Some musings on writing scenarios for conventions.

March 10, 2011

It’s been a while since I wrote a pen and paper RPG scenario for a convention. The last one, I believe, was for Confess 2008.  In the intervening two years, I’ve been writing LARPS.

Today, I’m finishing up my scenario for Itzacon


Famous Last Words

Come One! Come All! And witness the finest outing of the White Hart Players! Marvel at a tale of fornication, opium, and murder most foul! Be amazed by exploits of daring, acrobatics, and skill!

Will the many splendoured talents of the White Hart players aid them in reclaiming Christopher Marley’s mysterious last stage play in the face of nefarious betrayal and thievery?

A 7th Sea Scenario


The best part about writing a LARP is that you know that you’re it’s only going to run in one room, with the author(s) running it. Because of that, the only thing you actually have to put on paper are the characters. The rest, you can have loosely in your head and allow plenty of space for improv.


With the Pen and Paper variety, there’s a good chance of a second or third table, which will be run by someone else. So you have to write everything down in such a way that someone else can run it. This is more work that you think it is. Even when you’ve done it before. You think “It’s all in my head, I’ll just transcribe that.” But we all know how much sense one’s internal monologue really makes when you do that. You’ve got to put a structure on it. A real, actual structure.


I’m never sure of the best way to write scenarios for others to run. I don’t neccesarily know the person who’ll be running the other table(s), so I don’t know how much they’re used to improvising – do they prefer a loose plot, and then let things roll? Or do they like it all laid out clearly for them? The latter is the safer, if more boring to write, option for a RPG writer to take, because the former kind of GM will be fine either way, and the latter kind will be a bit lost if you’ve left them little to work with.


The other thing is timing. Pen and Paper RPGs involve combat scenes, with dice, and these always take longer than I expect to resolve. I think for a simple combat system, three combats (of any real size) is the most you want to be handling. I think back to con games I’ve played in that went well and were well written and that’s the shape I see. 2-3 major combats, with investigation bits in between.  So that’s what I’m going for. Even if I find it hard to resist the urge to pack in more because I’m writing 7th Sea, and in swashbuckling games the massively dramatic action scenes are the best bits.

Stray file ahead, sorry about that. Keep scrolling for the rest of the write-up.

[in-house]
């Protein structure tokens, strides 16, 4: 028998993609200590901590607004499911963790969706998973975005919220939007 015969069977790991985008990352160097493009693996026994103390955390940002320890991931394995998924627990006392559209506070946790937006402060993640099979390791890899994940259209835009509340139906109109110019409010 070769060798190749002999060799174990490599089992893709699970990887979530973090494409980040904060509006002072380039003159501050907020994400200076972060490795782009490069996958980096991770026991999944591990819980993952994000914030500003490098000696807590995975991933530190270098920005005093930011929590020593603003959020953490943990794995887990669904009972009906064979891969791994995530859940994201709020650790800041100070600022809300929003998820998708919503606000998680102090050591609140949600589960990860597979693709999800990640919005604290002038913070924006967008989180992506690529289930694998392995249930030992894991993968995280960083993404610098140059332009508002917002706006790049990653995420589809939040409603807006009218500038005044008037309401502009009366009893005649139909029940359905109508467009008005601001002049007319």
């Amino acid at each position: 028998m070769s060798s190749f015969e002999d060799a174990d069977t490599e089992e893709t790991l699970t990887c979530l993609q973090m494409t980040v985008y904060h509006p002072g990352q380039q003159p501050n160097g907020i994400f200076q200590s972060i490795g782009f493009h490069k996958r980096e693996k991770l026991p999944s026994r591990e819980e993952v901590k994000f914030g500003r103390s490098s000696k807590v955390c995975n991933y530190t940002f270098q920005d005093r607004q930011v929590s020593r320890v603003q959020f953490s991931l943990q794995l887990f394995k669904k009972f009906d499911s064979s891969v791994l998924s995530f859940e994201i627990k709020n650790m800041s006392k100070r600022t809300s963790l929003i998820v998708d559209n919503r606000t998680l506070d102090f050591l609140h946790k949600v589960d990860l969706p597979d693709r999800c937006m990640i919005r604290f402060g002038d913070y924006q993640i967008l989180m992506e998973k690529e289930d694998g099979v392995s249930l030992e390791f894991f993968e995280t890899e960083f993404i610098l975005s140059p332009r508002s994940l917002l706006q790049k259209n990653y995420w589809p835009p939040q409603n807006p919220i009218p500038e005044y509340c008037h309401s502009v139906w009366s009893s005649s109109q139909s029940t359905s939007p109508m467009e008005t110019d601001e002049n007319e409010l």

The last thing is the Rules Stuff. I think it’s good practice to write a 1-2 page “cheat sheet” of the system’s rules in case you end up having a table run by a poor random staffer who doesn’t know the system. Most game systems can be boiled down to a simple enough rules set. It’s also useful for players – there’s a good chance some of them won’t know the system either. It’s also a good idea to note, in simple form, what the stuff on the character sheet means and how they use their skills/abilities. Luckily for me, 7th Sea is pretty straightforward that way – most things do what you’d expect. I really hate writing Con games for D20 though. Blargh. Them’s a lot of rules to explain on a character sheet.


And a last thing to round out this not-very-informative rambling:

‎”Ours is a high individualized culture, with a great faith in the work of art as a unique one-off, and the artist as an original, a godlike and inspired creator of unique one-offs. But fairy tales are not like that, nor are their makers. Who first invented meatballs? In what country? Is there a definitive recipe for potato soup? Think in terms of the domestic arts. ‘This is how I make potato soup.”‘ – Angela Carter (via Tanya Dean and the wonders of Facebook)


This is true for all art, but I think particularly true for convention games. In the history of the Irish Con Circuit, someone has probably already written and run a game a lot like the one you’re writing right now. There are no completely original convention games. (Campaigns have a bit more wiggle room to become properly unique, if not 100% original)  But that’s not the point. How do you do your amnesia game? Or your dungeon bash or swashbuckling? Even though the 3 hour slot is restrictive, you can bring a lot to a game you’re creating that other people can’t.

Try and make it so players tell other con-goers afterwards “You had to be there.”  That’s the thing that RPGs/LARPs have, that so few other media do.



World’s Blankiest Blank.

February 25, 2011

I hate blank pages.

Blank pages are the second hardest thing to deal with when you’re writing.


They stare at you, waiting. Expecting you to write something on them. But picking up a pen (or reaching for the keys, or whatever) and making the first marks on it is always a slightly terrifying thing to do.